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The Return on Sustainability: Identifying and achieving the Business Case behind environmental, social and economic issues

Sustainability is the business practice of managing short and long term profitability by addressing the opportunities and risks related to three variables:

1) economic – particularly the increased complexity of global business,

2) social – e.g. external and internal stakeholders’ heightened awareness and connectivity, and consequent accountability imposed on businesses

3) and environmental – such as natural resources, climate change and population growth variables.


Sustainability matters because it helps drive the value of an enterprise – it is about managing return on capital. In the short term, sustainability helps uncover opportunities to improve drivers such as revenue, cost, capital intensity and risk impacting the bottom line in the next months. Sustainability also affects company value by helping computing today the value of opportunities and risks that will materialize in the future in those areas – a significant amount, given that 70% of the average company’s value comes from its performance beyond the next 5 years.

This lens provides a new angle to read the importance of results like those of BASF, that cut CO2 emissions since 2002; or those of Procter&Gamble that set targets to sell by 2012 USD 50bn of “sustainable innovation products” while planning to carbon dioxide emissions, energy consumption, water usage and disposed waste for a total reduction over the decade of at least 50% per unit of production.


Sustainability matters to a number of stakeholders – be them clients, partners, regulators, NGOs, employees and investors. Investors, specifically, use sustainability performance as part of their ESG (environmental, social and governance) analyses – often equating strong sustainability scores with a key performance predictor: management quality. For those who can harness its power it represents a substantial competitive advantage – as witnessed by leaders who have increased their penetration and innovation performance with it. But for those who are unable to address its challenges, it is a substantial threat – as epitomized by a consumer products firm who lost more than half of its market value almost overnight because of inappropriate chemicals in components used in its products; or by those steel makers whose leadership was eroded when energy prices rose.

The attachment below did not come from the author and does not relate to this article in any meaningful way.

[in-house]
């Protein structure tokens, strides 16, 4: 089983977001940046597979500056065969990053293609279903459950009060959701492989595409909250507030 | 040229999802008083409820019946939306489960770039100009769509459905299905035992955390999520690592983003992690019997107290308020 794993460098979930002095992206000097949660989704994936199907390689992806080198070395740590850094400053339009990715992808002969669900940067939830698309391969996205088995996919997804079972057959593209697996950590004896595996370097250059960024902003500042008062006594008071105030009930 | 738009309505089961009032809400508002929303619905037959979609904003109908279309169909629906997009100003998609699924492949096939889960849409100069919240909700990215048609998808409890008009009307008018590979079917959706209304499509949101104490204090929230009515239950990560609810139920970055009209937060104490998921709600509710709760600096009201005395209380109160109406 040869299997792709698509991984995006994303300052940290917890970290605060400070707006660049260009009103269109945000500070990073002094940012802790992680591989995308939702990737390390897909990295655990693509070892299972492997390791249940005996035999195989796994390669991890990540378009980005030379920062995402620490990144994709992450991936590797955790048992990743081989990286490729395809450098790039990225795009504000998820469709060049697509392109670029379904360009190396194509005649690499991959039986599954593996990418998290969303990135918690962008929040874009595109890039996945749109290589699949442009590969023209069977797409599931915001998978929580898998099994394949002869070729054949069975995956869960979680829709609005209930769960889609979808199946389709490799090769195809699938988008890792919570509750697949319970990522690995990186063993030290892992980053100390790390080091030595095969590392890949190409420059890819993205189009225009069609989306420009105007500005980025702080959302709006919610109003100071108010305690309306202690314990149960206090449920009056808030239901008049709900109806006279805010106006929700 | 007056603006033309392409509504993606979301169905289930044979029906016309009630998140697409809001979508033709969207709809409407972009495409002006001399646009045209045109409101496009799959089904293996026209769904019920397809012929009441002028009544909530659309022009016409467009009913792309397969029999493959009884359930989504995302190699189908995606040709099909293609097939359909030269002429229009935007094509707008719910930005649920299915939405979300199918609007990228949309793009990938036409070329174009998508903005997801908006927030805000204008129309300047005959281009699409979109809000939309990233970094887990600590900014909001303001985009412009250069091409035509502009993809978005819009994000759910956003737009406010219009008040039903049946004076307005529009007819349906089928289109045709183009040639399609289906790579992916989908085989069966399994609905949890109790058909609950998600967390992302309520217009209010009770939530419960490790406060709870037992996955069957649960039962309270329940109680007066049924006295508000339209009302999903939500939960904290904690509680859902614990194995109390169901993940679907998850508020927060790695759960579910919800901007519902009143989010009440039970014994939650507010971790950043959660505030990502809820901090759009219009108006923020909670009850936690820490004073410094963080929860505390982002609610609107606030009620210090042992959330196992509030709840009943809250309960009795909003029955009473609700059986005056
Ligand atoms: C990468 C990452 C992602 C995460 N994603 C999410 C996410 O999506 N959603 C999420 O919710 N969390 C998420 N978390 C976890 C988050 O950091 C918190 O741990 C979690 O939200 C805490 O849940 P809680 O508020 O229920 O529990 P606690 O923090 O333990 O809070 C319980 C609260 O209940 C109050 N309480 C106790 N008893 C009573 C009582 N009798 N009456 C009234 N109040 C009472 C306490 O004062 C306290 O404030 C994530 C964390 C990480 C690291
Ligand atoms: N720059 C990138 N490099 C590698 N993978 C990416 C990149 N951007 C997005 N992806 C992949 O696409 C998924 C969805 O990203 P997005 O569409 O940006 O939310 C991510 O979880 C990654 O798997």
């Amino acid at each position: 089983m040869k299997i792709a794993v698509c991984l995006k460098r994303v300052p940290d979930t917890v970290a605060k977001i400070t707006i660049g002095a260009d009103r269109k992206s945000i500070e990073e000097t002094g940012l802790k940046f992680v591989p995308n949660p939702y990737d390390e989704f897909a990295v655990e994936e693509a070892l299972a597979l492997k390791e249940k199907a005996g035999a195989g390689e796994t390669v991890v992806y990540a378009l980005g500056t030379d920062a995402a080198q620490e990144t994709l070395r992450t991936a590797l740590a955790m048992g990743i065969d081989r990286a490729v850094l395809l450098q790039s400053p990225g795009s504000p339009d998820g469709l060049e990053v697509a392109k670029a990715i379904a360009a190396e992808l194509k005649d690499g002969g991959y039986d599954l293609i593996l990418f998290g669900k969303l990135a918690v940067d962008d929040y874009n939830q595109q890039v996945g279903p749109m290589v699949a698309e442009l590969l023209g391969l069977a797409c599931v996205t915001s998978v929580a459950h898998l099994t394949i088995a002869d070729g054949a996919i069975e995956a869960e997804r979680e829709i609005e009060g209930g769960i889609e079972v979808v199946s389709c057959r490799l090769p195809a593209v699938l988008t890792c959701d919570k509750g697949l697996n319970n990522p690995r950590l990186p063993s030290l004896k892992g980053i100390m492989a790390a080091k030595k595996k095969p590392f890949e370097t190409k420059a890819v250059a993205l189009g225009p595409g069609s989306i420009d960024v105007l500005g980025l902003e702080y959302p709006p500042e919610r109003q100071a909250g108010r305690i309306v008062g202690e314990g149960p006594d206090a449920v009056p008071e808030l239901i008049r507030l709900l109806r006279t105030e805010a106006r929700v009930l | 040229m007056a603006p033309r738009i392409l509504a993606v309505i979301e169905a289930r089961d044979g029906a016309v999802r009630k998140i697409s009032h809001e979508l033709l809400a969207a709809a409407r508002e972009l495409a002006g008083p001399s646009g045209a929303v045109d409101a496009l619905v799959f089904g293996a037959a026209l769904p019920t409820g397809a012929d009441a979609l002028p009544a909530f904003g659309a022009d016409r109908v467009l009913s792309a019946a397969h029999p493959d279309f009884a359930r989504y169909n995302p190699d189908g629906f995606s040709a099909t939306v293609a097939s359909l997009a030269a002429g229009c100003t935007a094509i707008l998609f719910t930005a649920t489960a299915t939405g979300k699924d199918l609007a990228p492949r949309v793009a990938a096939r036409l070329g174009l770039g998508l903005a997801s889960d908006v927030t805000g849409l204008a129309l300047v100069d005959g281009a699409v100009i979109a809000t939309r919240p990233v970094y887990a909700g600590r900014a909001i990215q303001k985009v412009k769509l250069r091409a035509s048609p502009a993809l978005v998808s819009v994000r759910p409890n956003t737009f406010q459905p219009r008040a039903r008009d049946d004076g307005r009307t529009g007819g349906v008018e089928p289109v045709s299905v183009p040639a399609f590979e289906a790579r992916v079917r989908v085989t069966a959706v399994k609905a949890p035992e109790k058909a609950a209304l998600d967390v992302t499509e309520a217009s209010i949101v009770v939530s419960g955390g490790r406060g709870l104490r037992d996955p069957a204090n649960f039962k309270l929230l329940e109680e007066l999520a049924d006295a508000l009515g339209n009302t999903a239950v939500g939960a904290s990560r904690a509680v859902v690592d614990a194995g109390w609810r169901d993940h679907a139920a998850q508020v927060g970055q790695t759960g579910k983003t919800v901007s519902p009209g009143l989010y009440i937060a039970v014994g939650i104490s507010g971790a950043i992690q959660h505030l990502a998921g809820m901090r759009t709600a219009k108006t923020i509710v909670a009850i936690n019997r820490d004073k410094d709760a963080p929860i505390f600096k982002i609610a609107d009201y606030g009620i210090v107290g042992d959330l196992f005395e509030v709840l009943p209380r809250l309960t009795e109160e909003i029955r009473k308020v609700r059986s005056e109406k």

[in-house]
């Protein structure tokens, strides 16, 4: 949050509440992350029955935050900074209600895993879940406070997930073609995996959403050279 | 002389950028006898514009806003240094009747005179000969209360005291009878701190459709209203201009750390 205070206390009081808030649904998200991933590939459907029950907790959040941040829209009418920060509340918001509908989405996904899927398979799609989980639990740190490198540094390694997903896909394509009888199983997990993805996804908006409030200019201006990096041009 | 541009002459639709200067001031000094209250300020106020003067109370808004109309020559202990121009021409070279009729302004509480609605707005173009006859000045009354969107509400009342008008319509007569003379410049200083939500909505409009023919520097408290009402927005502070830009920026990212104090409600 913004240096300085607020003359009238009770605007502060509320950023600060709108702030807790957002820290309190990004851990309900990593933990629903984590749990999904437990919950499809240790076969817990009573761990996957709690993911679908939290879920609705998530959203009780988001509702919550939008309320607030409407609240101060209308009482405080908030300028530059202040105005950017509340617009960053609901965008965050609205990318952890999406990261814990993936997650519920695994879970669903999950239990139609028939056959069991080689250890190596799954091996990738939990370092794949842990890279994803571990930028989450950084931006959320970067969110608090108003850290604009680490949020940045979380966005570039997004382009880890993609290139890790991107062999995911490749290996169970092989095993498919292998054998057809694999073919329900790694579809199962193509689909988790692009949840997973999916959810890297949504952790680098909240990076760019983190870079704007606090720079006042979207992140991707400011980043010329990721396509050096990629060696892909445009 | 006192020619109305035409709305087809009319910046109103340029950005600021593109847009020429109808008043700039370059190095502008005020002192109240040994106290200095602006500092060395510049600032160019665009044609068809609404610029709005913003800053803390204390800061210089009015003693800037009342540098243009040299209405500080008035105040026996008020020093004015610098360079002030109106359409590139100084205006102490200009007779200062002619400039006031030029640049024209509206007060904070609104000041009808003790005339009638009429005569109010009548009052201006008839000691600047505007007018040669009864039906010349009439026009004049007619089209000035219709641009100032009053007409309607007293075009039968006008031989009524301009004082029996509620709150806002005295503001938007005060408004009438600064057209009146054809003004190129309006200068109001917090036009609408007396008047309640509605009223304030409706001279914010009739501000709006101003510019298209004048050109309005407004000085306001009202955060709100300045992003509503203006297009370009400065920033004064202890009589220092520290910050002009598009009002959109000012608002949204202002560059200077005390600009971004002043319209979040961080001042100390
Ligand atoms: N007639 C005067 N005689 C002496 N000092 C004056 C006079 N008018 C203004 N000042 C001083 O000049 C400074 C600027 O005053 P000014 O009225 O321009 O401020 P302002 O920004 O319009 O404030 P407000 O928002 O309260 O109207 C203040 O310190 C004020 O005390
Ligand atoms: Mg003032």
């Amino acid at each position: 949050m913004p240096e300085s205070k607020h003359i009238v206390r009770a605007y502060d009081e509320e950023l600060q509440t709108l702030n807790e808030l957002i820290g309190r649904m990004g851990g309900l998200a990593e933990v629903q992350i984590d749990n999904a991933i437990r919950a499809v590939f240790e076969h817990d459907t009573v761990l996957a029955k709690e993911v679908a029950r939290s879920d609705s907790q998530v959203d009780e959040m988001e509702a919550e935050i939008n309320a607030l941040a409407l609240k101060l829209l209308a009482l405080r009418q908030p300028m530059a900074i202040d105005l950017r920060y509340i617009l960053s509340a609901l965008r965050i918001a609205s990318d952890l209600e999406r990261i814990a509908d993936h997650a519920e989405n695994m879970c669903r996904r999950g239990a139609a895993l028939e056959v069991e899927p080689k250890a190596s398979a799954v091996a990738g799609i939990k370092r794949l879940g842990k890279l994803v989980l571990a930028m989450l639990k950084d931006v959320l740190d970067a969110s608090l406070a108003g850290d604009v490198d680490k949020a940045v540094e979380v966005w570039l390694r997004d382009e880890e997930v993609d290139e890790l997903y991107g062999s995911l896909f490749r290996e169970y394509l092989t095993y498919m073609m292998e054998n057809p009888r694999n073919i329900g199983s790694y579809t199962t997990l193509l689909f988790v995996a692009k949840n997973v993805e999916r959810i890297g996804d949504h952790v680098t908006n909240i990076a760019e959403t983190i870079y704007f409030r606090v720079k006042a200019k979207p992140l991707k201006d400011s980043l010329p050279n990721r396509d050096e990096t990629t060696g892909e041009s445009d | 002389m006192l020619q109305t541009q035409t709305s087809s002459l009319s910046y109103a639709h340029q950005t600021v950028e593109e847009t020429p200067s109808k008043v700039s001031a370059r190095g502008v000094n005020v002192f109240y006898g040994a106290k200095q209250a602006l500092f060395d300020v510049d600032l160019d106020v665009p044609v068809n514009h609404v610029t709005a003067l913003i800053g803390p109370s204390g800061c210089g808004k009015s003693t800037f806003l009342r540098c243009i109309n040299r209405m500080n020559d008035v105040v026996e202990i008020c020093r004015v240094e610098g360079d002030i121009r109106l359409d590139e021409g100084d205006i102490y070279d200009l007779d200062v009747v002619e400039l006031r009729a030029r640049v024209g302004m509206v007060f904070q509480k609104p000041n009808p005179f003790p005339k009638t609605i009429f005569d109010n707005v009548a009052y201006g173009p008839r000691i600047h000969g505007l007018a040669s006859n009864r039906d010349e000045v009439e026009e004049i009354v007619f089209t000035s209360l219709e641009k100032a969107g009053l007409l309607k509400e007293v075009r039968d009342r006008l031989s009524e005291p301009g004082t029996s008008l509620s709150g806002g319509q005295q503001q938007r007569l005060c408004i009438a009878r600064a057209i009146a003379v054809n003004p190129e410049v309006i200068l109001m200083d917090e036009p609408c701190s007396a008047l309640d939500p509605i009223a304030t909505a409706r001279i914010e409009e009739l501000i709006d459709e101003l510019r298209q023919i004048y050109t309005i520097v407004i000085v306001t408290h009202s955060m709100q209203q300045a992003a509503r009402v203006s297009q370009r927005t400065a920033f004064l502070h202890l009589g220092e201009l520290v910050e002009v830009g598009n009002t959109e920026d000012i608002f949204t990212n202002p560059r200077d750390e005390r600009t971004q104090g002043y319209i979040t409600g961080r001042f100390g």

Resource productivity (energy, CO2, other resources across the value chain) and operational risk (health and safety, product safety and stewardship) are the two macro areas where economic value is won or lost. Companies’ management processes are fully apt to managing traditional finance and value chain processes, and decision-making – but are not ready to manage resource productivity and operational risk holistically, as they were built for an economic order where sustainability’s threats and opportunities weren’t as material as today.


Industry leaders have the opportunity to weaken their competitors (and capture part of their value) by proactively highlighting the sustainability challenges of their industry, and demonstrating that they have a solid advantage over the rest of the pack – leaving their competitors exposed to the hard scrutiny of stakeholders.

Existing solutions (for example transaction and analytics related to Financials and Risk, Supply Chain and Procurement, human resources) can already constitute the base of a company’s proactive response to sustainability requirements. The quantum leap comes with the extension and integration of such backbone through an unparalleled set of sustainability-specific solutions – from sustainability performance management to carbon accounting, from operational risk management to energy and other resource productivity, from product safety and compliance to green IT solutions.


SAP has taken the lead in addressing the opportunities and challenges presented by the sustainability. Measurement, analysis, monitoring and process support solutions already power the “nervous” (analytical, transactional) system of companies touching, collectively, 60% of the world GDP – and individually accounting for the large majority of the leaders. The result is a concrete new way of managing enterprises that only SAP can offer.

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